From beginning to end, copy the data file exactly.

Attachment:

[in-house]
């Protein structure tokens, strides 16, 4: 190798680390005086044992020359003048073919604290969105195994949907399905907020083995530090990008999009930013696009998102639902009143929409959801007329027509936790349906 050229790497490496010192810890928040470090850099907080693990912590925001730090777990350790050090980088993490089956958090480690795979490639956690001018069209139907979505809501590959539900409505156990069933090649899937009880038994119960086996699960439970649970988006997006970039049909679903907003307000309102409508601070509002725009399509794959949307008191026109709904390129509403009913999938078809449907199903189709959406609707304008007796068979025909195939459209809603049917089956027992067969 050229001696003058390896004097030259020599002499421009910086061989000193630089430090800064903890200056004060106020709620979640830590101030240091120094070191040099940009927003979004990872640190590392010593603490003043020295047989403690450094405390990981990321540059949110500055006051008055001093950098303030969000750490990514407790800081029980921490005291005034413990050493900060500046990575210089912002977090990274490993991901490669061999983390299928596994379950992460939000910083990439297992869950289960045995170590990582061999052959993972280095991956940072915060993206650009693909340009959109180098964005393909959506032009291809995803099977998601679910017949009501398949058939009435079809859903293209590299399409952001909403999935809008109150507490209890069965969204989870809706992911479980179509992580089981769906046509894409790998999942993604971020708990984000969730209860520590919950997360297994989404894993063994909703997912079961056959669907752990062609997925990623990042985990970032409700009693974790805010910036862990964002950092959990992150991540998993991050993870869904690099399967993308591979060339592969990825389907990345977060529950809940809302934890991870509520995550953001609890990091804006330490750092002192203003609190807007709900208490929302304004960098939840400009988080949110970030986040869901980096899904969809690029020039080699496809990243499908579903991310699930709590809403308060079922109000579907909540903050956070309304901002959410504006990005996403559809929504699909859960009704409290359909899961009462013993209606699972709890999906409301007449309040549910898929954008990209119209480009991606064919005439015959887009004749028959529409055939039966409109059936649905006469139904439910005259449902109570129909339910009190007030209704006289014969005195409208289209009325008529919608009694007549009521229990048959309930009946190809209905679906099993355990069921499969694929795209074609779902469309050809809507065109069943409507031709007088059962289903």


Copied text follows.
[in-house]
């Protein structure tokens, strides 16, 4: 190798680390005086044992020359003048073919604290969105195994949907399905907020083995530090990008999009930013696009998102639902009143929409959801007329027509936790349906 050229790497490496010192810890928040470090850099907080693990912590925001730090777990350790050090980088993490089956958090480690795979490639956690001018069209139907979505809501590959539900409505156990069933090649899937009880038994119960086996699960439970649970988006997006970039049909679903907003307000309102409508601070509002725009399509794959949307008191026109709904390129509403009913999938078809449907199903189709959406609707304008007796068979025909195939459209809603049917089956027992067969 050229001696003058390896004097030259020599002499421009910086061989000193630089430090800064903890200056004060106020709620979640830590101030240091120094070191040099940009927003979004990872640190590392010593603490003043020295047989403690450094405390990981990321540059949110500055006051008055001093950098303030969000750490990514407790800081029980921490005291005034413990050493900060500046990575210089912002977090990274490993991901490669061999983390299928596994379950992460939000910083990439297992869950289960045995170590990582061999052959993972280095991956940072915060993206650009693909340009959109180098964005393909959506032009291809995803099977998601679910017949009501398949058939009435079809859903293209590299399409952001909403999935809008109150507490209890069965969204989870809706992911479980179509992580089981769906046509894409790998999942993604971020708990984000969730209860520590919950997360297994989404894993063994909703997912079961056959669907752990062609997925990623990042985990970032409700009693974790805010910036862990964002950092959990992150991540998993991050993870869904690099399967993308591979060339592969990825389907990345977060529950809940809302934890991870509520995550953001609890990091804006330490750092002192203003609190807007709900208490929302304004960098939840400009988080949110970030986040869901980096899904969809690029020039080699496809990243499908579903991310699930709590809403308060079922109000579907909540903050956070309304901002959410504006990005996403559809929504699909859960009704409290359909899961009462013993209606699972709890999906409301007449309040549910898929954008990209119209480009991606064919005439015959887009004749028959529409055939039966409109059936649905006469139904439910005259449902109570129909339910009190007030209704006289014969005195409208289209009325008529919608009694007549009521229990048959309930009946190809209905679906099993355990069921499969694929795209074609779902469309050809809507065109069943409507031709007088059962289903």